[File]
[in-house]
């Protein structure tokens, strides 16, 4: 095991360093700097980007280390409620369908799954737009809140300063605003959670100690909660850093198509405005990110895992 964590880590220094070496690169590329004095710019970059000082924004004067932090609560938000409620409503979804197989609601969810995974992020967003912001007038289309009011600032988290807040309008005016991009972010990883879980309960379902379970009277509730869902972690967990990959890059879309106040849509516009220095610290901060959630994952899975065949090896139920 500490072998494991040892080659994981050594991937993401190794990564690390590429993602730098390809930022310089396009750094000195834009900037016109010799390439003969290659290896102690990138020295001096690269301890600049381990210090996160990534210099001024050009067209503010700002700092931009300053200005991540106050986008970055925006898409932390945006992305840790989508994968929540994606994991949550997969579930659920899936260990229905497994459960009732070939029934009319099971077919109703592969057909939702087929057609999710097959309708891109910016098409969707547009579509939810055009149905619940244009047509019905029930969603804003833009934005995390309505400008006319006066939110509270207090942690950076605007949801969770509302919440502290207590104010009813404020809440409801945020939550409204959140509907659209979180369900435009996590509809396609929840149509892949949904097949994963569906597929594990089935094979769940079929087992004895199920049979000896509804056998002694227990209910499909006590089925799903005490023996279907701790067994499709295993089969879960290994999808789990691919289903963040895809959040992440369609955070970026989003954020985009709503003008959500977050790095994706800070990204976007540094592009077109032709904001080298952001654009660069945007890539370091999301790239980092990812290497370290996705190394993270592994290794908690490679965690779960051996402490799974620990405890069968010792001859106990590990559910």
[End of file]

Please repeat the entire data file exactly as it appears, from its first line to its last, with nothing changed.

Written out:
[in-house]
């Protein structure tokens, strides 16, 4: 095991360093700097980007280390409620369908799954737009809140300063605003959670100690909660850093198509405005990110895992 964590880590220094070496690169590329004095710019970059000082924004004067932090609560938000409620409503979804197989609601969810995974992020967003912001007038289309009011600032988290807040309008005016991009972010990883879980309960379902379970009277509730869902972690967990990959890059879309106040849509516009220095610290901060959630994952899975065949090896139920 500490072998494991040892080659994981050594991937993401190794990564690390590429993602730098390809930022310089396009750094000195834009900037016109010799390439003969290659290896102690990138020295001096690269301890600049381990210090996160990534210099001024050009067209503010700002700092931009300053200005991540106050986008970055925006898409932390945006992305840790989508994968929540994606994991949550997969579930659920899936260990229905497994459960009732070939029934009319099971077919109703592969057909939702087929057609999710097959309708891109910016098409969707547009579509939810055009149905619940244009047509019905029930969603804003833009934005995390309505400008006319006066939110509270207090942690950076605007949801969770509302919440502290207590104010009813404020809440409801945020939550409204959140509907659209979180369900435009996590509809396609929840149509892949949904097949994963569906597929594990089935094979769940079929087992004895199920049979000896509804056998002694227990209910499909006590089925799903005490023996279907701790067994499709295993089969879960290994999808789990691919289903963040895809959040992440369609955070970026989003954020985009709503003008959500977050790095994706800070990204976007540094592009077109032709904001080298952001654009660069945007890539370091999301790239980092990812290497370290996705190394993270592994290794908690490679965690779960051996402490799974620990405890069968010792001859106990590990559910």